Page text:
US Domestic Extremist Groups
US domestic extremist groups have increased in number and are intensively utilizing the Internet as an effective tool to share resources and members with limited regard for geographic, legal, or other obstacles. Researchers find that monitoring extremist and hate groups’ web sites and analyzing their usage and content have become time consuming and challenging. In response, this chapter describes the development of automated or semiautomated methodologies for capturing, classifying, and organizing domestic extremist web site data and using them for analysis. We found that by analyzing the hyperlink structures and content of domestic extremist web sites and constructing social network maps, their interorganizational structure and cluster affinities could be identified. Such analysis results could help experts in terrorism, law enforcement, intelligence, and policy making domains better understand the domestic extremist phenomena and eventually boost our national security.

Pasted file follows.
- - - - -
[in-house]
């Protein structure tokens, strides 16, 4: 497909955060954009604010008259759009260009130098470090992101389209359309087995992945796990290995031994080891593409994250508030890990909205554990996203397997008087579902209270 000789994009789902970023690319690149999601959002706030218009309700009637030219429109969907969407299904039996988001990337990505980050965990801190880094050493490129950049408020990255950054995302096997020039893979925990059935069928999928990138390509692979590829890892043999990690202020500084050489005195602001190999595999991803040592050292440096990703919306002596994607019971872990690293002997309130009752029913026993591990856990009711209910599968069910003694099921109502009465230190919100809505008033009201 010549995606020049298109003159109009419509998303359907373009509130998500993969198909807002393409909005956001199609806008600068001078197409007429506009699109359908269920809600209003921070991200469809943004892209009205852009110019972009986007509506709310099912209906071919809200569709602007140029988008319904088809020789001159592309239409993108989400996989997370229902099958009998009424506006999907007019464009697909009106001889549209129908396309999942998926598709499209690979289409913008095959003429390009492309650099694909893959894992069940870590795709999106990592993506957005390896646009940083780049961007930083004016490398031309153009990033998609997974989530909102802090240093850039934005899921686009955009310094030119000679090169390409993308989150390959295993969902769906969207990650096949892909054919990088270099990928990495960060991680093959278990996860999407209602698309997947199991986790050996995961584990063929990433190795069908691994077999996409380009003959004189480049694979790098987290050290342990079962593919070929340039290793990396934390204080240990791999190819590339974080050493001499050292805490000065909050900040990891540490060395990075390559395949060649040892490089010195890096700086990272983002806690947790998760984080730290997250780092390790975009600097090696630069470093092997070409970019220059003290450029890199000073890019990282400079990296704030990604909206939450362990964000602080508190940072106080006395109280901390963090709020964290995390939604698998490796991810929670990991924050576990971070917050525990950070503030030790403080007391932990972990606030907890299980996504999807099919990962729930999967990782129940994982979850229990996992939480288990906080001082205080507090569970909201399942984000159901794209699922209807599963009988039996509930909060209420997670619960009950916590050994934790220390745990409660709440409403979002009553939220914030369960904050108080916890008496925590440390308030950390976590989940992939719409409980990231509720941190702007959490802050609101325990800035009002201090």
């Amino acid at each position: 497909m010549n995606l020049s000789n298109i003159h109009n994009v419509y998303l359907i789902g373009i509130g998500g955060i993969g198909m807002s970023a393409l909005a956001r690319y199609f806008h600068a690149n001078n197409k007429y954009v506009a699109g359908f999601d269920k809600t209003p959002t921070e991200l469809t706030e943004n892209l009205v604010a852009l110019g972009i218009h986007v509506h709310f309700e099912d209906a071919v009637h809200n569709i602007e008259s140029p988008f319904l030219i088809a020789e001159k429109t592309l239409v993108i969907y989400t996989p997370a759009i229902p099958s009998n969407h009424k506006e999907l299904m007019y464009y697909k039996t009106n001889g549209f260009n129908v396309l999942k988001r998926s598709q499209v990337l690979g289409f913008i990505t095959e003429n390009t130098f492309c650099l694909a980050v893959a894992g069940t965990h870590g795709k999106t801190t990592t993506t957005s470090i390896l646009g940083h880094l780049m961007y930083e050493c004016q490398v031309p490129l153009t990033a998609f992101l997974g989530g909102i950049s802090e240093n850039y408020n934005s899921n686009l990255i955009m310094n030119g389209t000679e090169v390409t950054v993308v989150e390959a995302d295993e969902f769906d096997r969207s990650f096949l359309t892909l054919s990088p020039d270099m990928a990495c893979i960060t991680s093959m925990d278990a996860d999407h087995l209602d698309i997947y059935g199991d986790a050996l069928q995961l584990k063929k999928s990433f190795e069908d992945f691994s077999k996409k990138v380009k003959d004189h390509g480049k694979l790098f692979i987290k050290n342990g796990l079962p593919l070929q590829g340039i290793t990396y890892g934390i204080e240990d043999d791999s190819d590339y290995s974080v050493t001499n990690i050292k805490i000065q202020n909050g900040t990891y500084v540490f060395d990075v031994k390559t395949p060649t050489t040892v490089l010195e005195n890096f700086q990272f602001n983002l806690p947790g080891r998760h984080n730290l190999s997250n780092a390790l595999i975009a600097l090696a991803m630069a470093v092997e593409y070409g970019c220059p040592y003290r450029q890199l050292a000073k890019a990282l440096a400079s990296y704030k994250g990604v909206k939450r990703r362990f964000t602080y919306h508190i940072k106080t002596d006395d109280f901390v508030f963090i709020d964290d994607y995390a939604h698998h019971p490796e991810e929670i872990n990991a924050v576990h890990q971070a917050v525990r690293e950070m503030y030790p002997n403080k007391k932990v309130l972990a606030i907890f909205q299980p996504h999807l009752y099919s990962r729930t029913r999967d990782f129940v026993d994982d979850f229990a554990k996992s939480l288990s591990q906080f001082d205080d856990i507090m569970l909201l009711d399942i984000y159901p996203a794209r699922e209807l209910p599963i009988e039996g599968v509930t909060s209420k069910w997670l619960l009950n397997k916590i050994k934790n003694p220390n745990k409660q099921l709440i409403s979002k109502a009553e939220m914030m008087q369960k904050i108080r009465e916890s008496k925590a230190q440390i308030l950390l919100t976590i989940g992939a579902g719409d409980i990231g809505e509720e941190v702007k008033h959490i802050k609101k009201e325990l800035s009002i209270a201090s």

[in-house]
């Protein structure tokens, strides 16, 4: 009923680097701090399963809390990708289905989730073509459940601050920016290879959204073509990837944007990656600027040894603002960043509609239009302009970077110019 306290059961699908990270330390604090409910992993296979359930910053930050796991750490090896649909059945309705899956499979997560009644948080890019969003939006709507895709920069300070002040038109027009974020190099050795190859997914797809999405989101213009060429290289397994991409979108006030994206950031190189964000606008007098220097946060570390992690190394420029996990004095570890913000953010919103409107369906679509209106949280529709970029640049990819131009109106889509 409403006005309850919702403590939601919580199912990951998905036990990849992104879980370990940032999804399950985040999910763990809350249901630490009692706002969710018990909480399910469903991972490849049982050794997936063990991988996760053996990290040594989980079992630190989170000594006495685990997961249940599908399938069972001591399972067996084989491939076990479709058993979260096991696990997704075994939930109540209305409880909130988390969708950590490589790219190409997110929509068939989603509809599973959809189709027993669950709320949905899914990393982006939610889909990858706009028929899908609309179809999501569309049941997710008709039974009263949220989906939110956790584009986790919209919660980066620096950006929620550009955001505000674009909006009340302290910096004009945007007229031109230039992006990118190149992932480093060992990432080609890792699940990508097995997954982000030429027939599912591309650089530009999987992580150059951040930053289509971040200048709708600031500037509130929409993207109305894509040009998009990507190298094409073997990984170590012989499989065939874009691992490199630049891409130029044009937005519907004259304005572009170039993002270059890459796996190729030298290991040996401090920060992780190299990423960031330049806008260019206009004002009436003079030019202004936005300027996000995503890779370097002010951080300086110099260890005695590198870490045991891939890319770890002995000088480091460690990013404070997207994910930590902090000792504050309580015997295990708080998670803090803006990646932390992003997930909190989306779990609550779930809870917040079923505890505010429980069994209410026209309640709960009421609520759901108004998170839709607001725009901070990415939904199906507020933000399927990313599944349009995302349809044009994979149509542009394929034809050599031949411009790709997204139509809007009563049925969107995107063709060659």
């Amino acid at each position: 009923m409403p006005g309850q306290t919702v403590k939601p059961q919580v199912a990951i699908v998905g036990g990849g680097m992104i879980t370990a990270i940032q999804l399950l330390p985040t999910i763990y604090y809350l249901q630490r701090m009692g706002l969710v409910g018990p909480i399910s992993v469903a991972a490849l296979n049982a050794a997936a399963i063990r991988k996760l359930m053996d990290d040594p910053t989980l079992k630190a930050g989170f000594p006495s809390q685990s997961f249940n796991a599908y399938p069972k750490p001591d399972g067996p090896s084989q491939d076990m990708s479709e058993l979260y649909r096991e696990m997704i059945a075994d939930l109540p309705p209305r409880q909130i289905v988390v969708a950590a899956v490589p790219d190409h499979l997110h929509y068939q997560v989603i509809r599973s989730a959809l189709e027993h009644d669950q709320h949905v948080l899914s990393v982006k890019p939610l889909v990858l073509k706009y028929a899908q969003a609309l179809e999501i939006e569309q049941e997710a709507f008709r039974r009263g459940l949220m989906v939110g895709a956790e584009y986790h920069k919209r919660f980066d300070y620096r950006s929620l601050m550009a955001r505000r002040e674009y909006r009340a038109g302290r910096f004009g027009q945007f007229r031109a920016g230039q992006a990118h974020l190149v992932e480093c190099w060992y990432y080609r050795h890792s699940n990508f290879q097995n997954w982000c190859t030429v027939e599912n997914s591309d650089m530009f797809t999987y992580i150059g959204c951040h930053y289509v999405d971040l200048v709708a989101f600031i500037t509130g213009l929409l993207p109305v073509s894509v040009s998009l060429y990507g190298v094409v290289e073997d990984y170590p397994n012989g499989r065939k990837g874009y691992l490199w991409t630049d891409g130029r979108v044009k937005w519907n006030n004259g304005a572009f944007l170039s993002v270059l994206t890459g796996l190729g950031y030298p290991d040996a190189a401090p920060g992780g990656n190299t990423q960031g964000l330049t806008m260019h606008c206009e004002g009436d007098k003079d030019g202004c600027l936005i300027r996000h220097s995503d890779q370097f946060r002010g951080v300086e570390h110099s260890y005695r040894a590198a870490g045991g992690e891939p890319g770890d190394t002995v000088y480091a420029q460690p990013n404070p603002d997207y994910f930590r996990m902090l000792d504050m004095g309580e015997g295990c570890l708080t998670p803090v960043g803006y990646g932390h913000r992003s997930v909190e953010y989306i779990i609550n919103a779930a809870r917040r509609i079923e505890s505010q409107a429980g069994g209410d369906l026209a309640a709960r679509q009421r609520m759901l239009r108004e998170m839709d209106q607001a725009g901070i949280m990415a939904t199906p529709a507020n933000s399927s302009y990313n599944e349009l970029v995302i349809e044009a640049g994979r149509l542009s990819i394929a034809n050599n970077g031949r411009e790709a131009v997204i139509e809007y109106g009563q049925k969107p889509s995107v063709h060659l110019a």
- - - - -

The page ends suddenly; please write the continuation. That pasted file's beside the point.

KeywordsExtremist Group White Supremacist Hate Group Christian Identity Extremist Organization
This research has been supported in part by the following grants: (1) DHS/CNRI, “BorderSafe Initiative,” October 2003–March 2005, and (2) NSF/ITR, “COPLINK Center for Intelligence and Security Informatics – A Crime Data Mining Approach to Developing Border Safe Research,” EIA-0326348, September 2003–August 2005. We would like to thank all members of the Artificial Intelligence Lab at the University of Arizona who have contributed to the project, in particular Wei Xi, Feng Huang, Homa Atabakhsh, Cathy Larson, Chun-Ju Tseng, and Shing Ka Wu.
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